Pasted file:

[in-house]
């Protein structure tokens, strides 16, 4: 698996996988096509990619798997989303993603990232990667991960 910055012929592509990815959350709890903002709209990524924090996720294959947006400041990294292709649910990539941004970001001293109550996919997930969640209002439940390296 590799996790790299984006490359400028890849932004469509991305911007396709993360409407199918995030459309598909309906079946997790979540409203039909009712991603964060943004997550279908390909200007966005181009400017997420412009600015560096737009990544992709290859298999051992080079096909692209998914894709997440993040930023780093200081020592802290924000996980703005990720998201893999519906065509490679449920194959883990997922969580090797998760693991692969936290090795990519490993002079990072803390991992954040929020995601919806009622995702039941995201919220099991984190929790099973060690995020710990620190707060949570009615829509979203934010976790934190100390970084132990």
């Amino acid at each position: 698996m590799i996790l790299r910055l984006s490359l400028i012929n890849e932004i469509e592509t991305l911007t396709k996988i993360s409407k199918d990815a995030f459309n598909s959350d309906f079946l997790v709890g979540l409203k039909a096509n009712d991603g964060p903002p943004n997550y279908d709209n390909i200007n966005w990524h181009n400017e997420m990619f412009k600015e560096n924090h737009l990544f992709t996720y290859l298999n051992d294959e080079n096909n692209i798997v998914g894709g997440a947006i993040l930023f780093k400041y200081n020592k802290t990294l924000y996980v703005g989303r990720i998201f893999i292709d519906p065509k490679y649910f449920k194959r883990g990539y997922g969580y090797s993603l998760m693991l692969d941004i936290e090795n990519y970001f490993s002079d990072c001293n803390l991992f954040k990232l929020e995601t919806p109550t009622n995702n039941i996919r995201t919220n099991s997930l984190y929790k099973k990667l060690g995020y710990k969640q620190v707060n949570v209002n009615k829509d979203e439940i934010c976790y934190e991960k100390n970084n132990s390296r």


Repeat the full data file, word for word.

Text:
[in-house]
């Protein structure tokens, strides 16, 4: 698996996988096509990619798997989303993603990232990667991960 910055012929592509990815959350709890903002709209990524924090996720294959947006400041990294292709649910990539941004970001001293109550996919997930969640209002439940390296 590799996790790299984006490359400028890849932004469509991305911007396709993360409407199918995030459309598909309906079946997790979540409203039909009712991603964060943004997550279908390909200007966005181009400017997420412009600015560096737009990544992709290859298999051992080079096909692209998914894709997440993040930023780093200081020592802290924000996980703005990720998201893999519906065509490679449920194959883990997922969580090797998760693991692969936290090795990519490993002079990072803390991992954040929020995601919806009622995702039941995201919220099991984190929790099973060690995020710990620190707060949570009615829509979203934010976790934190100390970084132990």
């Amino acid at each position: 698996m590799i996790l790299r910055l984006s490359l400028i012929n890849e932004i469509e592509t991305l911007t396709k996988i993360s409407k199918d990815a995030f459309n598909s959350d309906f079946l997790v709890g979540l409203k039909a096509n009712d991603g964060p903002p943004n997550y279908d709209n390909i200007n966005w990524h181009n400017e997420m990619f412009k600015e560096n924090h737009l990544f992709t996720y290859l298999n051992d294959e080079n096909n692209i798997v998914g894709g997440a947006i993040l930023f780093k400041y200081n020592k802290t990294l924000y996980v703005g989303r990720i998201f893999i292709d519906p065509k490679y649910f449920k194959r883990g990539y997922g969580y090797s993603l998760m693991l692969d941004i936290e090795n990519y970001f490993s002079d990072c001293n803390l991992f954040k990232l929020e995601t919806p109550t009622n995702n039941i996919r995201t919220n099991s997930l984190y929790k099973k990667l060690g995020y710990k969640q620190v707060n949570v209002n009615k829509d979203e439940i934010c976790y934190e991960k100390n970084n132990s390296r």